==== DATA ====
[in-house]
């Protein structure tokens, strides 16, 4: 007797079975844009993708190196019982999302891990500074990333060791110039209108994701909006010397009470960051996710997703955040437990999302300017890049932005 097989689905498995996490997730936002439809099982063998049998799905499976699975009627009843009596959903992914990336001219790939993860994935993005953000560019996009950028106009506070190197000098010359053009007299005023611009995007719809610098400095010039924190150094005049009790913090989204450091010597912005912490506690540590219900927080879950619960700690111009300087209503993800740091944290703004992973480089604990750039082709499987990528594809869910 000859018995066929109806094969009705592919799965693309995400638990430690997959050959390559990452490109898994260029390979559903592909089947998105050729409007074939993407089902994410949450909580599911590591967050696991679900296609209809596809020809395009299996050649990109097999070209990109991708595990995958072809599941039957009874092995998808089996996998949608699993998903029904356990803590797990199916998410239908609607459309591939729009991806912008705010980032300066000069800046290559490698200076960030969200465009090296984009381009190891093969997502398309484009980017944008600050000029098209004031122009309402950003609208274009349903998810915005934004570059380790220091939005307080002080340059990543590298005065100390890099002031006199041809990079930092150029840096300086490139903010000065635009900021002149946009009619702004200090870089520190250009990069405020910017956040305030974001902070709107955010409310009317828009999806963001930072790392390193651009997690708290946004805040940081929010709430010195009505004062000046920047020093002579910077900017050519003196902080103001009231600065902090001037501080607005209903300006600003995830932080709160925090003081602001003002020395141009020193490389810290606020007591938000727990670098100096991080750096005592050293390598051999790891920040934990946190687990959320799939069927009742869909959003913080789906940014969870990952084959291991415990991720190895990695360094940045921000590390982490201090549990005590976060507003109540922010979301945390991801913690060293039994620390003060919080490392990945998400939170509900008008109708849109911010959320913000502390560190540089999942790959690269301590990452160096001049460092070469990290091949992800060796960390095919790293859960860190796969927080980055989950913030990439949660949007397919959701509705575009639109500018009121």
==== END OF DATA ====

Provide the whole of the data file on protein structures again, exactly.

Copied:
[in-house]
């Protein structure tokens, strides 16, 4: 007797079975844009993708190196019982999302891990500074990333060791110039209108994701909006010397009470960051996710997703955040437990999302300017890049932005 097989689905498995996490997730936002439809099982063998049998799905499976699975009627009843009596959903992914990336001219790939993860994935993005953000560019996009950028106009506070190197000098010359053009007299005023611009995007719809610098400095010039924190150094005049009790913090989204450091010597912005912490506690540590219900927080879950619960700690111009300087209503993800740091944290703004992973480089604990750039082709499987990528594809869910 000859018995066929109806094969009705592919799965693309995400638990430690997959050959390559990452490109898994260029390979559903592909089947998105050729409007074939993407089902994410949450909580599911590591967050696991679900296609209809596809020809395009299996050649990109097999070209990109991708595990995958072809599941039957009874092995998808089996996998949608699993998903029904356990803590797990199916998410239908609607459309591939729009991806912008705010980032300066000069800046290559490698200076960030969200465009090296984009381009190891093969997502398309484009980017944008600050000029098209004031122009309402950003609208274009349903998810915005934004570059380790220091939005307080002080340059990543590298005065100390890099002031006199041809990079930092150029840096300086490139903010000065635009900021002149946009009619702004200090870089520190250009990069405020910017956040305030974001902070709107955010409310009317828009999806963001930072790392390193651009997690708290946004805040940081929010709430010195009505004062000046920047020093002579910077900017050519003196902080103001009231600065902090001037501080607005209903300006600003995830932080709160925090003081602001003002020395141009020193490389810290606020007591938000727990670098100096991080750096005592050293390598051999790891920040934990946190687990959320799939069927009742869909959003913080789906940014969870990952084959291991415990991720190895990695360094940045921000590390982490201090549990005590976060507003109540922010979301945390991801913690060293039994620390003060919080490392990945998400939170509900008008109708849109911010959320913000502390560190540089999942790959690269301590990452160096001049460092070469990290091949992800060796960390095919790293859960860190796969927080980055989950913030990439949660949007397919959701509705575009639109500018009121």